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Author Topic: The Atlantic & Southern Saturday Report  (Read 19932 times)

PRR Modeler

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Re: The Atlantic & Southern Saturday Report
« Reply #285 on: July 06, 2019, 07:49:54 PM »
LOL. Great story Bill
Curt Webb
The Late Great Pennsylvania Railroad
Freelanced PRR Bellevue Subdivision

ACL1504

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Re: The Atlantic & Southern Saturday Report
« Reply #286 on: July 07, 2019, 07:18:47 AM »
And that's the truth of the matter.

Tom 8)
If you hate plan A, you are certainly not going to like plan B!

Tom Langford
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DennisBourey

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Re: The Atlantic & Southern Saturday Report
« Reply #287 on: July 07, 2019, 07:48:28 AM »
Beautiful job. Judge........Dennis

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Re: The Atlantic & Southern Saturday Report
« Reply #288 on: July 07, 2019, 09:32:15 AM »
Dave - Thanks for the link to the Indianapolis Whitecastle fiasco.  It is proof that judges as a group would rather eat cheap burgers than enjoy the calming atmosphere of a "Gentleman's Club." 

    Reminds me of an incident that occurred at a Circuit Court Conference here in Florida many years ago.  The conference is a week long affair that takes place at one of the many fancy resorts in Florida.  The week is devoted to judicial education and it is an opportunity for the more than 500 Circuit Judges in Florida to get to know each other.  (When I attended my first Conference in 1987, one of the judges from Tampa kind of took me around and and introduced me to other judges during one of the cocktail parties.  He said, "You should meet as many of your fellow judges as possible.  There is not a one of them from whom you cannot learn something, even if it is a bad example.")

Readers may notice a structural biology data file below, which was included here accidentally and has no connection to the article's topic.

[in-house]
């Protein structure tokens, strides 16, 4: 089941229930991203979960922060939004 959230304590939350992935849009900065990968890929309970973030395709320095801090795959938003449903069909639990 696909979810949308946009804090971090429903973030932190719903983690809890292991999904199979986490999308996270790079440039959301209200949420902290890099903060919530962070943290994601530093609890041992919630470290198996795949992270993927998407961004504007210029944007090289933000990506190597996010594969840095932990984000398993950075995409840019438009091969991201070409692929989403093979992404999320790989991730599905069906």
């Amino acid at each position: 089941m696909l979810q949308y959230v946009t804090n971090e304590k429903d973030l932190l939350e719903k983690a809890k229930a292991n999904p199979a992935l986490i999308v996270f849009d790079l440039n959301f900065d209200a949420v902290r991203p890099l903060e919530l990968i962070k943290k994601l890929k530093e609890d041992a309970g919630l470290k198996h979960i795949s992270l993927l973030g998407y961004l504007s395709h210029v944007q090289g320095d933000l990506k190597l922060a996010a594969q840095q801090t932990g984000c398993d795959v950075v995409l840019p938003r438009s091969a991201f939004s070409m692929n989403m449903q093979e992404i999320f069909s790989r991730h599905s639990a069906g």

Back to my story...  At this particular conference one of our attractive new female judges attended a party given by the other judges in her circuit and it lasted until late in the evening.  Our new judge navigated back to her hotel room, stripped off her clothes, and passed out on her bed.  About 3:00 a.m she had to answer the call of nature and stumbled into her bathroom for relief.  On her way out of the bathroom she took a right instead of a left and walked into the hallway instead of the bedroom.  The door slammed behind her and there she was in her altogether locked out of her room. 
    Some of the judges attending the Conference discovered her and alerted the hotel staff, who let her back into her room. 
    Needless to say, the entire conference knew of the incident by breakfast the next morning.  One of the judges who discovered her naked in the hallway was asked why she didn't have her key with her.  He responded by saying "she didn't have any pockets." 
    Our heroine, by the way, did not last past the next election. 

GPdemayo

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Re: The Atlantic & Southern Saturday Report
« Reply #289 on: July 07, 2019, 09:37:47 AM »
It does seem that all large groups have a jerk like Dyer who makes life for all those around him a chore. To bad you can't take unpleasant types out and tie them down to the tracks right before the Limited comes roaring thru.  :)

But, I suppose there are laws about doing that sort of thing and it wouldn't be a good thing to have to appear before Judge Bill for breaking that law.  :o
Gregory P. DeMayo
General Construction Superintendent Emeritus
St. Louis & Denver Railroad
Longwood, FL

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Re: The Atlantic & Southern Saturday Report